Online Apps Take Over for Programs

By: Dave Nicosia

July 12, 2016

Web Apps Are Replacing Programs

Programs that you install to your computer are becoming rarer and rarer these days. Pretty much anything you could want to do, you can do in your browser.

Google Docs replaces Microsoft Word. Spotify can be played both in browser and in a program. Excel Sheets are now done in Google Sheets. Microsoft Money is being slowly replaced by a web app called Mint. Powerpoint presentations are being replaced by Prezis. Thanks to Netflix and Hulu, you can even watch TV in your browser. 

Thanks to Netflix and Hulu, you can even watch TV shows in your web browser.

Benefits to Web Apps

One of the up sides to these offerings is that most of them take up little to no space on your computer. While many of these programs do give the option to store things on the computer itself, rarely is it necessary.

Spotify is on of the few web apps that has the option to download the program, but the program takes up very little physical space as all of its data is stored online.

Another feature to web apps is that you can use them anywhere. Create a playlist in Spotify, and if you change computers or temporarily use another one you can still access your computer. All of your documents, presentations, etc. can be found anywhere you can log into Google Drive.

With a program, you only have your files on one device and rely on physical medium such as flash drives and portable hard drives to transport them. Even then, you are dependent on the other computer having the same program.

Have you ever been trying to restart your computer and it gets stuck updating? Or you go to open a program and it notifies you that there is an update to the program and you have to wait for it to install and restart before use?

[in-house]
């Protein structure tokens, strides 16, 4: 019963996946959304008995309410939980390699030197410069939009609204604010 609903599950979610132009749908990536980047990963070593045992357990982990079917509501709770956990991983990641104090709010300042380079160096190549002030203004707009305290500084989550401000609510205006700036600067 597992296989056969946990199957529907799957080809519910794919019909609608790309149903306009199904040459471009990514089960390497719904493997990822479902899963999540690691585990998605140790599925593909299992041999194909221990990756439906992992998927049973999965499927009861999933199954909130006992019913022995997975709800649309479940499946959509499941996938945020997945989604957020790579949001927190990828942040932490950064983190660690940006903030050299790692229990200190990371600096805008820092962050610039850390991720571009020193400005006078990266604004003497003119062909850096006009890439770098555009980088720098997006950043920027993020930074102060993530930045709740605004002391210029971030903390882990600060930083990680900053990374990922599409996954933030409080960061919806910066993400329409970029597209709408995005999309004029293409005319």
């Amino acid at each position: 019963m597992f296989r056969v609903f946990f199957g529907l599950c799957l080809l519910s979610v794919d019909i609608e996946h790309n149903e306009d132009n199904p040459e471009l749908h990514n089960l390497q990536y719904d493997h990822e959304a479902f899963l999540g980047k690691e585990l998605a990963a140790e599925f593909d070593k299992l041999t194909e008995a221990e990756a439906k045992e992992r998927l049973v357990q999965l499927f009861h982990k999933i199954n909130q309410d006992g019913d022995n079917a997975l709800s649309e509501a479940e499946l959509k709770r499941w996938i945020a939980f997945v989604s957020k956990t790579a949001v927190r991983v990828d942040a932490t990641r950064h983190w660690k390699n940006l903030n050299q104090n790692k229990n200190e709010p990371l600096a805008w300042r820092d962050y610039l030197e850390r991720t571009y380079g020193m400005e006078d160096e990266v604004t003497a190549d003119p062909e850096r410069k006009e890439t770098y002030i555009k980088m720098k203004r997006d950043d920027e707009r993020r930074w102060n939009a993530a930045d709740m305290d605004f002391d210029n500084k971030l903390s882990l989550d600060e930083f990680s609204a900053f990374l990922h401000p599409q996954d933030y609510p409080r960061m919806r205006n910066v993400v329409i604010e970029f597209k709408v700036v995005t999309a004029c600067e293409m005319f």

Well most web apps don’t have this problem. When the creator wants to update the program, they simply update it. When you open things up again, the changes will be instigated automatically.

Downsides to Web Apps

There are a few downsides to non-native programs.

One main one is the issue of security. If you are working with something like bank account or credit card information, you want to make sure that you are using a web app that is trustworthy to protect your information to the best of their ability.

However, there are still more security vulnerabilities using the internet than there are on a native program.

There are still situations where a native program would be preferable so they are not quite endangered yet.

Another problem is their complete reliance on internet connectivity.

Google created an operating system called Chrome OS, which runs on their Chromebooks. All of the ‘programs’ on this computer are actually based online using things such as Drive, Mail, etc. to create and store things.

Because of this reliance on the internet, this entire computer ceases to be useful the moment it is disconnected from the internet.

Luckily for programs, there are so many situations where a native program would be preferable that they are not endangered yet. But as internet connectivity spreads, they are becoming less and less necessary.